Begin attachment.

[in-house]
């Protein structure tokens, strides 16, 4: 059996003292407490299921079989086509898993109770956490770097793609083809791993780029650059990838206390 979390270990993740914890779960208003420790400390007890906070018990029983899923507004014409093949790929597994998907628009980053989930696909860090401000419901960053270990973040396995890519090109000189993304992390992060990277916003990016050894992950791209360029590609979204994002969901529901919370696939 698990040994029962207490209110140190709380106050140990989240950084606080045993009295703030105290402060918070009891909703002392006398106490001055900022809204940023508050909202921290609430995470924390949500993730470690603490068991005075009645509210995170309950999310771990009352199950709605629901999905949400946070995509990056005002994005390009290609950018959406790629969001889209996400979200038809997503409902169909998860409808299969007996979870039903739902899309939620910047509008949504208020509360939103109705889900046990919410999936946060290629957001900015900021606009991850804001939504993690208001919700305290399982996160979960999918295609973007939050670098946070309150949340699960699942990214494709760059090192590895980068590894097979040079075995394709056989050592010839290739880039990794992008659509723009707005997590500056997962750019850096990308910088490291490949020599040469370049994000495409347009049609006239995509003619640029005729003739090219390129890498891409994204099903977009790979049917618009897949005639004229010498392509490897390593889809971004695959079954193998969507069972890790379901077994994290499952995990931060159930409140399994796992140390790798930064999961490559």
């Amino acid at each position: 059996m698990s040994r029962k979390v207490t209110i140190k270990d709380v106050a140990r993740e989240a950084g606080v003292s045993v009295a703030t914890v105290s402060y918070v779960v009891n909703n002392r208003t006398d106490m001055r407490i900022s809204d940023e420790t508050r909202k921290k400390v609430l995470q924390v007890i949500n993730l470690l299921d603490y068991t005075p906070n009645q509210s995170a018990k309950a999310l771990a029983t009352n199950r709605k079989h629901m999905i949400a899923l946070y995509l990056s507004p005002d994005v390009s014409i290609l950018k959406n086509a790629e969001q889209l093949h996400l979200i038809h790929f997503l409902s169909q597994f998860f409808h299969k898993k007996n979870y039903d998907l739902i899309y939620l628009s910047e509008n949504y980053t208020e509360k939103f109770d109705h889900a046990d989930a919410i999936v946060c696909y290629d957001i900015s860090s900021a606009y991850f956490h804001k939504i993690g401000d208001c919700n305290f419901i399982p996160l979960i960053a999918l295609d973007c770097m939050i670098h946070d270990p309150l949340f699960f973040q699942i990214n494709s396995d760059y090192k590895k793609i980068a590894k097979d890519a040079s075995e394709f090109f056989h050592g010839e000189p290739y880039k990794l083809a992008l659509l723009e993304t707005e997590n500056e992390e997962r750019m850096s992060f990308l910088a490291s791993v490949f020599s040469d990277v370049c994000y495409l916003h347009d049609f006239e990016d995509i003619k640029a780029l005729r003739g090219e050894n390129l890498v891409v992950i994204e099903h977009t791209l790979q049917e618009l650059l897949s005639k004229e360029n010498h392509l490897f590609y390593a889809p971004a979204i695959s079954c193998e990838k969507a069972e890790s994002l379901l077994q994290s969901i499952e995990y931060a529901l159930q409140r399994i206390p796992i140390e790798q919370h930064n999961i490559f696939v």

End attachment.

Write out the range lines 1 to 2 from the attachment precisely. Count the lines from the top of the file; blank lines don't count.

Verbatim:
[in-house]
């Protein structure tokens, strides 16, 4: 059996003292407490299921079989086509898993109770956490770097793609083809791993780029650059990838206390 979390270990993740914890779960208003420790400390007890906070018990029983899923507004014409093949790929597994998907628009980053989930696909860090401000419901960053270990973040396995890519090109000189993304992390992060990277916003990016050894992950791209360029590609979204994002969901529901919370696939 698990040994029962207490209110140190709380106050140990989240950084606080045993009295703030105290402060918070009891909703002392006398106490001055900022809204940023508050909202921290609430995470924390949500993730470690603490068991005075009645509210995170309950999310771990009352199950709605629901999905949400946070995509990056005002994005390009290609950018959406790629969001889209996400979200038809997503409902169909998860409808299969007996979870039903739902899309939620910047509008949504208020509360939103109705889900046990919410999936946060290629957001900015900021606009991850804001939504993690208001919700305290399982996160979960999918295609973007939050670098946070309150949340699960699942990214494709760059090192590895980068590894097979040079075995394709056989050592010839290739880039990794992008659509723009707005997590500056997962750019850096990308910088490291490949020599040469370049994000495409347009049609006239995509003619640029005729003739090219390129890498891409994204099903977009790979049917618009897949005639004229010498392509490897390593889809971004695959079954193998969507069972890790379901077994994290499952995990931060159930409140399994796992140390790798930064999961490559």